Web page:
Along with being two of Havana’s finest Celtic musicians, Luis Gutierrez and Angelica Gongora might be the cutest couple in Cuba.
“Ours is a beautiful love story. Sometimes I cannot believe it.”
Cuban fiddler Angelica Gongora remembers the day she met her partner in life and music, Luis Gutierrez. “It was September 2009,” she smiles, mischievously. “I dropped into the Spanish Society Centre in Havana where Luis was studying the Galician bagpipes. I’m pretty sure I ruined his lesson.”
Gutierrez nods with a grin. “Yes, she did. People who know me know how hard I concentrate when I study. But that day I hit a wall. I couldn’t do anything except look at her.”
Along with Galician roots, the young couple share a passion for Celtic culture and have been making beautiful music together since August 2011 as the duo Sean Am – Gaelic for “The Old Times.”
“At that time I was a bagpiper without an instrument,” remembers Gutierrez. “Angelica took me by the arm and reassured me that everything would be okay and that nothing could take away the music I loved.”
He adapted by picking up the bodhran. Soon, the pair were playing on the radio, taking part in workshops promoting Celtic music, teaching at the University of Arts of Cuba, producing their own concerts, performing as guests in other musicians’ shows and headlining the Music and Celtic Traditions Festival in Havana.
“Celtic music reminds us of what life is about,” explains Gutierrez. “With a simple, singular sound and ornamentation, it is capable of being both very happy and deeply sad. It is also a style of music that is full of surprises; its dynamics can be a revelation to anyone who is listening or playing it.”
Gongora agrees, taking it a step further, “Playing Celtic music gives us more freedom as musicians, since we are not bound by sheet music and the composer’s vision for the tune. It allows us to put our soul into every note we play.”
Gutierrez notes that to understand the Celtic music scene in Havana, one must understand what has happened in Cuba since Castro’s revolution of the late 1950s.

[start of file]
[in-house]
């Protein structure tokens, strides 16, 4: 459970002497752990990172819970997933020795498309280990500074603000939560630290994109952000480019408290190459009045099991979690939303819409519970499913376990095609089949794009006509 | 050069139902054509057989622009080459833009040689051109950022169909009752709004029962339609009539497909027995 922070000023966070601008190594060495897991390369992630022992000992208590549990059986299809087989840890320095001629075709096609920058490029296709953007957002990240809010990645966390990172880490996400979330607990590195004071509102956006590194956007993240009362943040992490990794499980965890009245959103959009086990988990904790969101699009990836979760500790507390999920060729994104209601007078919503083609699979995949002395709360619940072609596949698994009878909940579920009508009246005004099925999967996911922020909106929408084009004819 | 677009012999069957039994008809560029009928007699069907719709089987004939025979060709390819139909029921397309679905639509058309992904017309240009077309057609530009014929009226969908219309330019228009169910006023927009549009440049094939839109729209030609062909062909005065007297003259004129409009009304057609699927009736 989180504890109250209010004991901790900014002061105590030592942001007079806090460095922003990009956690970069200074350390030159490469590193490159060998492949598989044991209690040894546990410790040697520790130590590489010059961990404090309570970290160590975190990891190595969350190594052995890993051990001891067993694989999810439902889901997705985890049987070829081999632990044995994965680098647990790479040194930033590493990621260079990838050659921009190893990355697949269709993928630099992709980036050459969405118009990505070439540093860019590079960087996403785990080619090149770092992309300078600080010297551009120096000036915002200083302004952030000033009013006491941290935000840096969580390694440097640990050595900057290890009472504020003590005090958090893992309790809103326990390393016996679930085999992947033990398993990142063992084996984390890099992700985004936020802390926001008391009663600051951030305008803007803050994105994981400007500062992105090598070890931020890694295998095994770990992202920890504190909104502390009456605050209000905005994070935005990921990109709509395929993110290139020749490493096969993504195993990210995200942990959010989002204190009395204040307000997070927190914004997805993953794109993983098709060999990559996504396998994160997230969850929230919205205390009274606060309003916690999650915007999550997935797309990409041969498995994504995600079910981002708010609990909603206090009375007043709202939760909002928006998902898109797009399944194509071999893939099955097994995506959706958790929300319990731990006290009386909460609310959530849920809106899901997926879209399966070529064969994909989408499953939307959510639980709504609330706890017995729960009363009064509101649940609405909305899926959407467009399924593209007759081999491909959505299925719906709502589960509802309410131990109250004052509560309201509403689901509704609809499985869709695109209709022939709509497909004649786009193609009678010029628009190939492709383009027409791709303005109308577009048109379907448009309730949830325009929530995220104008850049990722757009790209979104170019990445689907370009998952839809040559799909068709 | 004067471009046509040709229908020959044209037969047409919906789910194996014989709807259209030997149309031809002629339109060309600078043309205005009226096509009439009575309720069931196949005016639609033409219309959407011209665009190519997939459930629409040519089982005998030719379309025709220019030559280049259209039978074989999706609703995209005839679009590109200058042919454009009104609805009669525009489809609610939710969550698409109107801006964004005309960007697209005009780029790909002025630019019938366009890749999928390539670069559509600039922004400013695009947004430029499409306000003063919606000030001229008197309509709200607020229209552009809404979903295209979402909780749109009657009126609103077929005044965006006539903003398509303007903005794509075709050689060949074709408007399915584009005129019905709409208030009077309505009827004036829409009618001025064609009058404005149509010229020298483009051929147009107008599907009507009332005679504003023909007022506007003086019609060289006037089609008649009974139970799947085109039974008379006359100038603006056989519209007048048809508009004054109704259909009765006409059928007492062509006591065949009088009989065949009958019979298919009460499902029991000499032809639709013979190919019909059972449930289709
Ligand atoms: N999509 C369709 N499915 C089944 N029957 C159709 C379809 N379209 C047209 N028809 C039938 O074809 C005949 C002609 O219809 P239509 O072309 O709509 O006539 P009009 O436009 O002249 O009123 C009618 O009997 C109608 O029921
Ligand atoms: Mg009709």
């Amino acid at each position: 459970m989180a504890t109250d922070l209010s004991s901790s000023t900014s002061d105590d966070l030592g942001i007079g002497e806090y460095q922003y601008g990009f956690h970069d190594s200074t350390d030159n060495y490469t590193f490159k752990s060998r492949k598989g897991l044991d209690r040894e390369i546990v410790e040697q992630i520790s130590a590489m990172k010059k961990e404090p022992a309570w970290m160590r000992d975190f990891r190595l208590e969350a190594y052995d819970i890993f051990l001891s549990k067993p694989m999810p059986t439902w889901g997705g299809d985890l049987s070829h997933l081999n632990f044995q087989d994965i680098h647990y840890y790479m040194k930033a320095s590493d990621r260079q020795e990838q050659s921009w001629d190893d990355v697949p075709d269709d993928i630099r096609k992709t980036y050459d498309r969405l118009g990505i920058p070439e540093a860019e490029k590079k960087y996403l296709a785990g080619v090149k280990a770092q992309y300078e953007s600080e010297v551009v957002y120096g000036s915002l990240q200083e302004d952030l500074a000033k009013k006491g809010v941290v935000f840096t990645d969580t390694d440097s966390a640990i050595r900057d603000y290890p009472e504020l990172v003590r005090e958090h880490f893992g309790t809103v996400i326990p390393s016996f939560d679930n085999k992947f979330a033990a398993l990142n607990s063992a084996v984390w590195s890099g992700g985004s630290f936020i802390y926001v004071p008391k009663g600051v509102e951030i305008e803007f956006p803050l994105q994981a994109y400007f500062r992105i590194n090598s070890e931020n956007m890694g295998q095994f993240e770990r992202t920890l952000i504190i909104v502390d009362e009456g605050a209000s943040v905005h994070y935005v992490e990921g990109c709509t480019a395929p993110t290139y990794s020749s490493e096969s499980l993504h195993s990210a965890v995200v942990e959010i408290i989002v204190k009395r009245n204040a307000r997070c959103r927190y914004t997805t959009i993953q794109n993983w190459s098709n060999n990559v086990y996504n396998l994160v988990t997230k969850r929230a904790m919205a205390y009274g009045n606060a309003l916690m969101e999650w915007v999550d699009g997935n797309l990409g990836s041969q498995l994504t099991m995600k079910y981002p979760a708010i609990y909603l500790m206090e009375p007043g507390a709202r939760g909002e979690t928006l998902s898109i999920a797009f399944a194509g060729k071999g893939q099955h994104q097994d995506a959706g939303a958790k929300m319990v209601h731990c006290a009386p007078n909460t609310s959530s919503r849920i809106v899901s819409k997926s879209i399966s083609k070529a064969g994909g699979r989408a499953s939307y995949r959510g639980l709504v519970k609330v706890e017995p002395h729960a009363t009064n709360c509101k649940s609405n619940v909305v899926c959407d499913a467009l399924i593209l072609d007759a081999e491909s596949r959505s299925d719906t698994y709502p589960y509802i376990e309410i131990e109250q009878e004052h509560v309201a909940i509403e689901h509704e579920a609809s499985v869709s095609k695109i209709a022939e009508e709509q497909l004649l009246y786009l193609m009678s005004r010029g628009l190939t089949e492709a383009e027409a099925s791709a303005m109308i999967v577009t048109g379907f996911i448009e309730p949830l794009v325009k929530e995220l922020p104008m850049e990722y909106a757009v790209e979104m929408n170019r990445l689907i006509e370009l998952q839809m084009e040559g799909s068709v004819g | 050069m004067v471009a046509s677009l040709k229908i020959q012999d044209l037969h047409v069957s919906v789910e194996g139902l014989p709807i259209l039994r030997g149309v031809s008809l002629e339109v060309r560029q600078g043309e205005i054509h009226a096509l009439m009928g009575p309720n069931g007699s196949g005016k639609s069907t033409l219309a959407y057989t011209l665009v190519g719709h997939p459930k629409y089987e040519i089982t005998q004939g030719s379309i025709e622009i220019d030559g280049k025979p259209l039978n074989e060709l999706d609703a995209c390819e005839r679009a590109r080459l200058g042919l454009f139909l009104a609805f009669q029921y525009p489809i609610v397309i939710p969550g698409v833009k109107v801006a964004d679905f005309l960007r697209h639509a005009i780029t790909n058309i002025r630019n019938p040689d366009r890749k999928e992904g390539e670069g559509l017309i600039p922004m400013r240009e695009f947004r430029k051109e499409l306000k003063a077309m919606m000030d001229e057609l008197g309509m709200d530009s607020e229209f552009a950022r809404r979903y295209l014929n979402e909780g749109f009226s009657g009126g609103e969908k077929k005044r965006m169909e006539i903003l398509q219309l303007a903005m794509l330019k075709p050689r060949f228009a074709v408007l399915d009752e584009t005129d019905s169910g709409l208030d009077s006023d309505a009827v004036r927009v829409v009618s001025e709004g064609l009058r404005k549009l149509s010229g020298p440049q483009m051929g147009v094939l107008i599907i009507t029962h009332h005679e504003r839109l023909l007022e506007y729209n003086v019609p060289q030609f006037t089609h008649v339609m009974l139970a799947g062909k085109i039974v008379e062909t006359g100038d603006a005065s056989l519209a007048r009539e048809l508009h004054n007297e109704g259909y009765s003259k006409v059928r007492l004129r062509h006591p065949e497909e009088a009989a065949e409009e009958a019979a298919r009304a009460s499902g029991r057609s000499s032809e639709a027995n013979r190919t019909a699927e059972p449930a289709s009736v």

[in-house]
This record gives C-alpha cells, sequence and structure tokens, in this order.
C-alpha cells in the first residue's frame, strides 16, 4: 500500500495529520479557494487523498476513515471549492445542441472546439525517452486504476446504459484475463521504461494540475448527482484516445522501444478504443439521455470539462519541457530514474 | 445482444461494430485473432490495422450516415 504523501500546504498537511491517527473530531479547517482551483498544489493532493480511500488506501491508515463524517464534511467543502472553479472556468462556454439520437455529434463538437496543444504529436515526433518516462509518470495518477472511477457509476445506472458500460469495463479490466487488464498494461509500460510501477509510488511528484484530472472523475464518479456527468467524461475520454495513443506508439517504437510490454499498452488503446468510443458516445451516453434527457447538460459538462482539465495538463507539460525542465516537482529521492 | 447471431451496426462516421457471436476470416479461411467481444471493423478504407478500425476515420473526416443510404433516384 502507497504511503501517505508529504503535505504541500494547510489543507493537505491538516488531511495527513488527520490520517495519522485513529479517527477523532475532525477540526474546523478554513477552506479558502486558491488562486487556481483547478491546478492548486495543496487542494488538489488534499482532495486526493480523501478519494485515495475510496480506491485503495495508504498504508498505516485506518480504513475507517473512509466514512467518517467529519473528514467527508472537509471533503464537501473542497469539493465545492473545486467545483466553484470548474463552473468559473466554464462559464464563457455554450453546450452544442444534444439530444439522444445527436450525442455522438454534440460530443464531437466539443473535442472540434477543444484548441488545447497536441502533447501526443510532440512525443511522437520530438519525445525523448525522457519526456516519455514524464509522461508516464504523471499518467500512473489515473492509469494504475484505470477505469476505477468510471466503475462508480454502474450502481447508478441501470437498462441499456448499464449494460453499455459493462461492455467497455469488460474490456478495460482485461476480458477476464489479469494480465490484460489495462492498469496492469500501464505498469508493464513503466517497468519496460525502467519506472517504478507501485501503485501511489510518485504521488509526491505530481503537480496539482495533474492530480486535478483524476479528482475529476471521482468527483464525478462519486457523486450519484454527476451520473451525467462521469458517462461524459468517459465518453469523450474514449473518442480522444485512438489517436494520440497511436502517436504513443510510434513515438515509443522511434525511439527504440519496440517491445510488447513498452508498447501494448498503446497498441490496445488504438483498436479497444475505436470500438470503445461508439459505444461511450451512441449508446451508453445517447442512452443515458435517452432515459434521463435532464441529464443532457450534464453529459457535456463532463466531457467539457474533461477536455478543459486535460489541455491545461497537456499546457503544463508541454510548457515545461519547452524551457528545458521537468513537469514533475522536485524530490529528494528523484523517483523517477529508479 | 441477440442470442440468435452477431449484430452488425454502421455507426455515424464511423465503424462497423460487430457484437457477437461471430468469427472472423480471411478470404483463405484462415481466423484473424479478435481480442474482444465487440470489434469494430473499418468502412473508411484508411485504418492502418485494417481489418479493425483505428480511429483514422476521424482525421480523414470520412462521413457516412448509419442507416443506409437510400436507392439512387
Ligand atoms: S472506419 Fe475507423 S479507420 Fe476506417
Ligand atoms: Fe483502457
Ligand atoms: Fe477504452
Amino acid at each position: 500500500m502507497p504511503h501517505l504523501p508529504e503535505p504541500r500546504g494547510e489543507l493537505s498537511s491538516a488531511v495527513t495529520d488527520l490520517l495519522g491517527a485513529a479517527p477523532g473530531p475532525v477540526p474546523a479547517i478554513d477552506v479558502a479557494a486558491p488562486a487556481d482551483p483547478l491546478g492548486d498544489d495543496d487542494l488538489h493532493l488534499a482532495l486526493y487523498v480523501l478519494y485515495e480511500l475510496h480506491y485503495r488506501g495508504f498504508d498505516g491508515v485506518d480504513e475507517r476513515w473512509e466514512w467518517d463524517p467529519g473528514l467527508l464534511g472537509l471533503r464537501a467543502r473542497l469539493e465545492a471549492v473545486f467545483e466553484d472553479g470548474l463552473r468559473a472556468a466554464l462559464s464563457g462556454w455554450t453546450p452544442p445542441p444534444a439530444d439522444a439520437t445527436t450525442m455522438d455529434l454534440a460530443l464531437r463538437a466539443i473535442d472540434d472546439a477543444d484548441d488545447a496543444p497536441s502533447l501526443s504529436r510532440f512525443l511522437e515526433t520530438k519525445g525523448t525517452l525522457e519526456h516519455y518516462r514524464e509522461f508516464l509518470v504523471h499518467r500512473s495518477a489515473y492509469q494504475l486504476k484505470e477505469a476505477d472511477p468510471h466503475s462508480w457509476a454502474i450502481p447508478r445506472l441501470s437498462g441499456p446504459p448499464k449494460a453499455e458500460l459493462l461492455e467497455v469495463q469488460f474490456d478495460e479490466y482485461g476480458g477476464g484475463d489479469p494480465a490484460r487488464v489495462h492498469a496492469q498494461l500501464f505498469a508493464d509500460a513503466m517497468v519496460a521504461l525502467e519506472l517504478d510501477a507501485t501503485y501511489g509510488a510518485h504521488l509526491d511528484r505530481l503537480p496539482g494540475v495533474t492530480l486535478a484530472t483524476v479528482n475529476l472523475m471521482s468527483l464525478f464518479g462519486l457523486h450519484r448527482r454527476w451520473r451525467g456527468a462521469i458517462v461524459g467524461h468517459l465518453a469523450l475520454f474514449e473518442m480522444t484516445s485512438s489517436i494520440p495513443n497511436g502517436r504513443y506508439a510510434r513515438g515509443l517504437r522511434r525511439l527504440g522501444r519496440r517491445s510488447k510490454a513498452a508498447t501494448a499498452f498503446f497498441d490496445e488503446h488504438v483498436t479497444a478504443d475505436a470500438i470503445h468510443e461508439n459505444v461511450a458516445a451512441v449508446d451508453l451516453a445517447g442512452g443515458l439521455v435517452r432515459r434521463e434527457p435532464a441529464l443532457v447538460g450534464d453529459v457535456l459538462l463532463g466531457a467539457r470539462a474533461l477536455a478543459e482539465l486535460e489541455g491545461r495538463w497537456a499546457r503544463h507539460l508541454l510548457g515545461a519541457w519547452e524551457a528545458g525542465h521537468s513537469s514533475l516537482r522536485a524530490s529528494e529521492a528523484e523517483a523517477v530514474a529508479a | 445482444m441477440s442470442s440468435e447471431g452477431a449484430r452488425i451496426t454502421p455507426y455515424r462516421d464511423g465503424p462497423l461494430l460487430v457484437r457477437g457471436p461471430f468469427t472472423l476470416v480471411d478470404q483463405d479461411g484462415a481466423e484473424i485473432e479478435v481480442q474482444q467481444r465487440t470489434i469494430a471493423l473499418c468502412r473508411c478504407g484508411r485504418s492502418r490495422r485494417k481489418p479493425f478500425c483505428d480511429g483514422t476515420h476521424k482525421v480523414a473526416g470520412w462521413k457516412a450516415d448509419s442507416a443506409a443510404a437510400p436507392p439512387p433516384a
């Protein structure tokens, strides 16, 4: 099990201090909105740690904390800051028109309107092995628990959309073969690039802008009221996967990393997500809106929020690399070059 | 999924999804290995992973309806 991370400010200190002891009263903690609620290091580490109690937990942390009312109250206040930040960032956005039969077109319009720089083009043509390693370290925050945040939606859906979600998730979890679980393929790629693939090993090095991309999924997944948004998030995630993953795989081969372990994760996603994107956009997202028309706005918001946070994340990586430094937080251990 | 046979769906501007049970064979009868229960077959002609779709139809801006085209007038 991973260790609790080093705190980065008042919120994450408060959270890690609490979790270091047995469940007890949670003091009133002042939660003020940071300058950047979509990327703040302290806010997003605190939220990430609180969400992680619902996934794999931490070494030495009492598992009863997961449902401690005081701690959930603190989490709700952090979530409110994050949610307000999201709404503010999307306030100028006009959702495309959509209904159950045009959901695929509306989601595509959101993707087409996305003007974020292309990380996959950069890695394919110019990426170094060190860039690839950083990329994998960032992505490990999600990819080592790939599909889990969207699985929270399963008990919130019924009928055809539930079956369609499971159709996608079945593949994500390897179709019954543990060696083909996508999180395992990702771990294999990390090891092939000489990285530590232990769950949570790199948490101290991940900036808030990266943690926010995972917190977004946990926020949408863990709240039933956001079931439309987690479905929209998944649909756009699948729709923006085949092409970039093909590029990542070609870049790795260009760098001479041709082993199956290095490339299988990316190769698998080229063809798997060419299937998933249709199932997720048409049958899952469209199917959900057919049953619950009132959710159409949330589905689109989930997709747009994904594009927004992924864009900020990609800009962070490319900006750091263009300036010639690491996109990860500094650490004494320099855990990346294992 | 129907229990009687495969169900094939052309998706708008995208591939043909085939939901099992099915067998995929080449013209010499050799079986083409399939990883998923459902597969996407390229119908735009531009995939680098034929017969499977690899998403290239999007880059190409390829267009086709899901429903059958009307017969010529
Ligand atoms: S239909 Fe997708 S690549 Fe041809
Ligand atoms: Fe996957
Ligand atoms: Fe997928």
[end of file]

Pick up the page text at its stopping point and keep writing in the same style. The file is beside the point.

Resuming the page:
“In just a few short years, we saw radical changes in our cultural identity. While we gained a stronger sense of what it means to be Cuban, we lost the memory of our Galician and Asturian Celtic roots.”
He believes that, with international collaboration, the creation of a Havana-based Celtic organization would aid artists with legal support, information, rehearsal spaces, public performance opportunities, enable exchanges with artists from other countries, develop mechanisms to promote Celtic culture in the community and better integrate Celtic culture into the country’s arts institutions.
Meanwhile, the two do what they can to promote and preserve their shared heritage, finding strength in their relationship.
“Luis makes life beautiful,” shares Gongora. “There is no simple or a small thing that he does not turn into something profoundly wonderful. No matter what problems we have he always transforms them with a faith that knows no limits.”
“I love so many things about Angelica,” confides Gutierrez. “Her ability to look at things as if they were always new, and when she laughs out loud like a little girl about stuff that no one else understands. She completes me and makes me be a better person. As she said, ours is a beautiful love story.”
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